The words “nobody’s listening to me” rang through the speaker as dancer Ajah Muhammad performed, at times shielding her face with her arms as she knelt or jumping into the air.
The piece, choreographed by Long Beach-based dancer James Mahkween and set to Demi Lovato’s song, “Anyone,” captured the sense of loss of time and opportunity felt by dancers like Muhammad, Mahkween and more at the showcase REFLECT.
REFLECT, created by Mahkween about four years ago, is a showcase that gives choreographers a platform to share their work based upon a chosen theme, including love and gratitude for previous showcases.
“I believe in focusing on topics that matter and need our attention,” Mahkween said. “So I created REFLECT to focus on things to give people an opportunity to get into that discussion, not just for the choreographer, but for the audience too.”
That opportunity came on Jan. 16 at Rose Park, where an intimate, masked crowd sat on the grass and watched the hourlong performance.
The theme was on time, which Mahkween said he felt there wasn’t enough of.
Muhammad said that the piece she performed was about feeling invisible, and as an artist, she connected to that sentiment even prior to the changes the coronavirus pandemic brought.
“Now that we are in the pandemic, it feels like we are more invisible than usual,” Muhammad said. “And I know this is something that a lot of artists in general can relate to just because now it seems like we have to fight more to be seen, to be heard and to be to be looked at when we’re expressing.”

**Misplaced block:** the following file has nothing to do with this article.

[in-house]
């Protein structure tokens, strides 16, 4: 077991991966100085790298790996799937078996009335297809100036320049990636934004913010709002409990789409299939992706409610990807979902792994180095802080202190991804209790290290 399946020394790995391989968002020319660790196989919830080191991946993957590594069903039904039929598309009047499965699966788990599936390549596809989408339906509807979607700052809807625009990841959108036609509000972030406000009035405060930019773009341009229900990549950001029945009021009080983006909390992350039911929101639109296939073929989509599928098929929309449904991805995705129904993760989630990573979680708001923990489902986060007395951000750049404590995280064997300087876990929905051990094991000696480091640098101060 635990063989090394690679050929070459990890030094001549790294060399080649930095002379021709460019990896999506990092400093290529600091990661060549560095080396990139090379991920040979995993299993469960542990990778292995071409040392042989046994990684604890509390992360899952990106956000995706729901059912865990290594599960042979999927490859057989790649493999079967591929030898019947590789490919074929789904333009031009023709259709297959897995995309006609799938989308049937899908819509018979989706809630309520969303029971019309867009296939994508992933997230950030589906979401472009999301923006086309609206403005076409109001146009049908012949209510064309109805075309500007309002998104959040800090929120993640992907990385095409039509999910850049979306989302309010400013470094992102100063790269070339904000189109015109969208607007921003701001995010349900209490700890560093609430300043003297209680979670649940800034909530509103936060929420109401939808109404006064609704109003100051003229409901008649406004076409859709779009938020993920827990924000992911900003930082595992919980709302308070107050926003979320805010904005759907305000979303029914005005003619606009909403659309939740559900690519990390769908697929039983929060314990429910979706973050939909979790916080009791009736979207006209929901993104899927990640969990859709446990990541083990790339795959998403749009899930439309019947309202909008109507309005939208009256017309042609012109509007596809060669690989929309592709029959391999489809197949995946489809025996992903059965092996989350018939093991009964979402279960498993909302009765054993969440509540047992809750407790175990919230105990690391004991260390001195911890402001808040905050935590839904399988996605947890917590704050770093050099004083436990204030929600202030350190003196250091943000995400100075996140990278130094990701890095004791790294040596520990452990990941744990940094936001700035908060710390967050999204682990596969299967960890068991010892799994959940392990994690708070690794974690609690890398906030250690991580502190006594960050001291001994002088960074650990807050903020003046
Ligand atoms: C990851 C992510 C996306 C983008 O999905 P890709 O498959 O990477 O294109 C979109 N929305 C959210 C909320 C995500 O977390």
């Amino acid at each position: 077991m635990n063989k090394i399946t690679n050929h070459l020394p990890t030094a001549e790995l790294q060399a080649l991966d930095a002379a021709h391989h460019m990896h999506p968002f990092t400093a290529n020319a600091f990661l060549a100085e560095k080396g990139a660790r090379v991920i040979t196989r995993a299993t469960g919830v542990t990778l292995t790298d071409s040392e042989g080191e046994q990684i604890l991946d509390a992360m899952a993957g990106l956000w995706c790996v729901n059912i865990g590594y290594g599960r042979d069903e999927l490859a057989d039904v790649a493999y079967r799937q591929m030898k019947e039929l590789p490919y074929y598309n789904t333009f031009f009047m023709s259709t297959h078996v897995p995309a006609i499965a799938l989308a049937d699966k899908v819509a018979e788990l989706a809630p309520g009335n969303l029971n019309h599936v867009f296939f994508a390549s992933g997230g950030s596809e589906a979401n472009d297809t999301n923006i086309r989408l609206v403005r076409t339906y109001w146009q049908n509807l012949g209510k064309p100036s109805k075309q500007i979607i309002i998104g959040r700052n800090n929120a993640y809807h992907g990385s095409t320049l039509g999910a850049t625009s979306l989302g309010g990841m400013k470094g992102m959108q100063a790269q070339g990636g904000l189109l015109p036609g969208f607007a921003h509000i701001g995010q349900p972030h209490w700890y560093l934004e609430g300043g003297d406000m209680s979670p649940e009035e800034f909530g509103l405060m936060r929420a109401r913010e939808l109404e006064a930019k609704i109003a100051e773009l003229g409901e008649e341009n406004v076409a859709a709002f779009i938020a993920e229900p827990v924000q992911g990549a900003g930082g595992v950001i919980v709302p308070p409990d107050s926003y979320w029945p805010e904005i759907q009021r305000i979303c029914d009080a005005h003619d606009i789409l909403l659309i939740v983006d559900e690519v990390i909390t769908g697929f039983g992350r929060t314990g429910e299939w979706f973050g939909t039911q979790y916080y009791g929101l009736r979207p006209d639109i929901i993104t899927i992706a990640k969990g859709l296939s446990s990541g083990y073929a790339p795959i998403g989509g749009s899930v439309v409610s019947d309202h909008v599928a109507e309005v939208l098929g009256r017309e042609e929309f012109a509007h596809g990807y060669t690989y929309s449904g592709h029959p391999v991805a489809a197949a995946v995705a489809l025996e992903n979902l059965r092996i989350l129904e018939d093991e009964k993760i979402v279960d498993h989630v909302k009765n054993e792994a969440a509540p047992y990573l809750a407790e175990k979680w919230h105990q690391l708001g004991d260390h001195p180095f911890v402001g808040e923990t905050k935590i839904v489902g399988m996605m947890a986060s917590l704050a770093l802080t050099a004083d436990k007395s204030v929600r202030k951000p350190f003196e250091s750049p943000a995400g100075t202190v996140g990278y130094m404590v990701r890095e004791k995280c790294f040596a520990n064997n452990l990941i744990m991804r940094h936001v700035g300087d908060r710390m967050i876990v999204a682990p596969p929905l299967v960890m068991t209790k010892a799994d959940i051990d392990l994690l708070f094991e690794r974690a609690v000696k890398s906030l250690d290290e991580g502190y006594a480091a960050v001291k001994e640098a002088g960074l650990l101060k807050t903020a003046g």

The cancelation or postponement of opportunities, the closures of performances venues and the loss of having proper spaces to practice in have made it more difficult for dancers like Muhammad.
Other performers included Maili Schlosser and Tanner Miranda-Rumbo, Long Beach State alumni who performed in the showcase to a piece choreographed to a song from “The Girl with the Dragon Tattoo.”
Schlosser said that she had played around with that soundtrack before this piece, and she and Miranda-Rumbo wanted to use something that had a sound reminiscent of metronome.
The two had performed in Mahkween’s REFLECT showcase last year, and they wanted to continue with it this year, the pair saying that seeing dance live, “felt like home.”
“I feel like making something because it’s been so stagnant with the pandemic and everything,” Schlosser said.
Mahkween said it was important to have community events like REFLECT that can be done safely in open spaces. He said that art connects people, and people are in need of that connection now.
“[Art is] what brought us alive in the first place, right, and we’re not getting to indulge in that right now so we’re also being drained from natural art,” Mahkween said.